Please use this identifier to cite or link to this item: https://une.intersearch.com.au/unejspui/handle/1959.11/1833
Title: Chute Lodge 1838: A Documentary Note on Farming in East Wiltshire
Contributor(s): Kent, David (author); Rodwell, Margaret Eleanor (author)
Publication Date: 2006
Handle Link: https://hdl.handle.net/1959.11/1833
Abstract: On 3 June 1838 George and John Everett, aged respectively 27 and 22 years, the fourth and seventh sons of Joseph Hague Everett of Biddesden House, left the family estate east of Ludgershall and close to the boundary of Hampshire, for New South Wales. There, by early 1839 they had established themselves at ‘Ollera’, a vast squatting run on the pastoral frontier of the New England District of the northern tablelands. A modestly sized estate of around 800 acres, Biddesden had been purchased in 1786 by Joseph’s father, Thomas, and was later enlarged by the acquisition of other properties. Although Joseph inherited and occupied the estate in 1810, it was never the sole source of the family’s wealth which seems to have been derived also from banking and textiles. While older brothers entered the Church and the legal profession, the estate could not provide them all with either a living or a home; at some point the decision was taken to send George and John to New South Wales, followed later by Edwin, the last of eleven children and the eighth son, in the hope they might carve out a colonial fortune to buttress the family’s wealth in England. In reaching this decision the family was undoubtedly following the example of another gentry family with whom they had a close relationship, the Wyndhams of Dinton, who already possessed a colonial estate in the lower Hunter Valley.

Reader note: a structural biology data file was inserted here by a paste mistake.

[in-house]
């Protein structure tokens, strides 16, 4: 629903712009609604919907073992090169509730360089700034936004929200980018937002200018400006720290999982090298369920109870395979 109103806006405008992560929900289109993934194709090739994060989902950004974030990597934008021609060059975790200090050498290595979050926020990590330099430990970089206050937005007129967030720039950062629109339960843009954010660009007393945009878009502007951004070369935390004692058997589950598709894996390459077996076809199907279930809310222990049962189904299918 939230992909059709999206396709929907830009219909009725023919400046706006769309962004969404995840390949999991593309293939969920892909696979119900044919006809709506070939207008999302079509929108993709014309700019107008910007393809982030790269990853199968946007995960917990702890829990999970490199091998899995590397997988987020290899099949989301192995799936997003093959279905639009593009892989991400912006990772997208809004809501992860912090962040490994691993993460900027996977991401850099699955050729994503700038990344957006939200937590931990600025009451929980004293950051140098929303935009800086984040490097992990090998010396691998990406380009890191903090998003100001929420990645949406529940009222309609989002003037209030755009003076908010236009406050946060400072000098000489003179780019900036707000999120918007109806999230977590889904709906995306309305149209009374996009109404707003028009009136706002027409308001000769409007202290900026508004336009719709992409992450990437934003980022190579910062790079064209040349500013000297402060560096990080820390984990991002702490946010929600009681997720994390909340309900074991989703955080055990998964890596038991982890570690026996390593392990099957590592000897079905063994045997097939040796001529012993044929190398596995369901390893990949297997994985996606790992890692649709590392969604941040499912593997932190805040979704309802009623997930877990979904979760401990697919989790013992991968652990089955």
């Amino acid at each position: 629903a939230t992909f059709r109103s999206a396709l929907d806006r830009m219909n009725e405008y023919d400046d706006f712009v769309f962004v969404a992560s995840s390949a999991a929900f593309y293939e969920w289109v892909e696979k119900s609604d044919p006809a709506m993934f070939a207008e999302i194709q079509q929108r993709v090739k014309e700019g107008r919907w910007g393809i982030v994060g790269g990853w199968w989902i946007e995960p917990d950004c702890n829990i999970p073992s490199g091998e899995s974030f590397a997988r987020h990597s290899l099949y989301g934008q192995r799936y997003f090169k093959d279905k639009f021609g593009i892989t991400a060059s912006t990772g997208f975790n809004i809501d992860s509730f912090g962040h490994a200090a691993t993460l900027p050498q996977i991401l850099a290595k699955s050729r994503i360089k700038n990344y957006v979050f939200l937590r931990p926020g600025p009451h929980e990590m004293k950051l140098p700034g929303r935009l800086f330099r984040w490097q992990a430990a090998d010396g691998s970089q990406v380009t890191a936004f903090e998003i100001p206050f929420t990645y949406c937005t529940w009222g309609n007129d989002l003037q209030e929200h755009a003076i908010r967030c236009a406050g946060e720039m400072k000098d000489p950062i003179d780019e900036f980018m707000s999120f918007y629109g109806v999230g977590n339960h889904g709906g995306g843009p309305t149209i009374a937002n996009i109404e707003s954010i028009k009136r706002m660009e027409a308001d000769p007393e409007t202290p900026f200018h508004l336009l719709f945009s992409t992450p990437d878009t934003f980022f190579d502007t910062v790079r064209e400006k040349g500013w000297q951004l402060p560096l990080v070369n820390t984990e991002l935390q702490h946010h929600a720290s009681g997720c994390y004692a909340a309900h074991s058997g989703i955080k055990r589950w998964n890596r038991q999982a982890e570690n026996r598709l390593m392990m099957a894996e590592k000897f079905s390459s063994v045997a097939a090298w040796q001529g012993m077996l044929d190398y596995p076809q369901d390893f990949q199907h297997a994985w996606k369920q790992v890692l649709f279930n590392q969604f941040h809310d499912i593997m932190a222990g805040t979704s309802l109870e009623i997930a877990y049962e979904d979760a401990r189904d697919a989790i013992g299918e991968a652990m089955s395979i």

Publication Type: Journal Article
Source of Publication: Southern History: a review of the history of Southern England, 27(1), p. 109-124
Publisher: Southern History Society
Place of Publication: Great Britain
ISSN: 0142-4688
Field of Research (FOR): 210305 British History
Peer Reviewed: Yes
HERDC Category Description: C1 Refereed Article in a Scholarly Journal
Other Links: http://www.winchester.ac.uk/?page=7578
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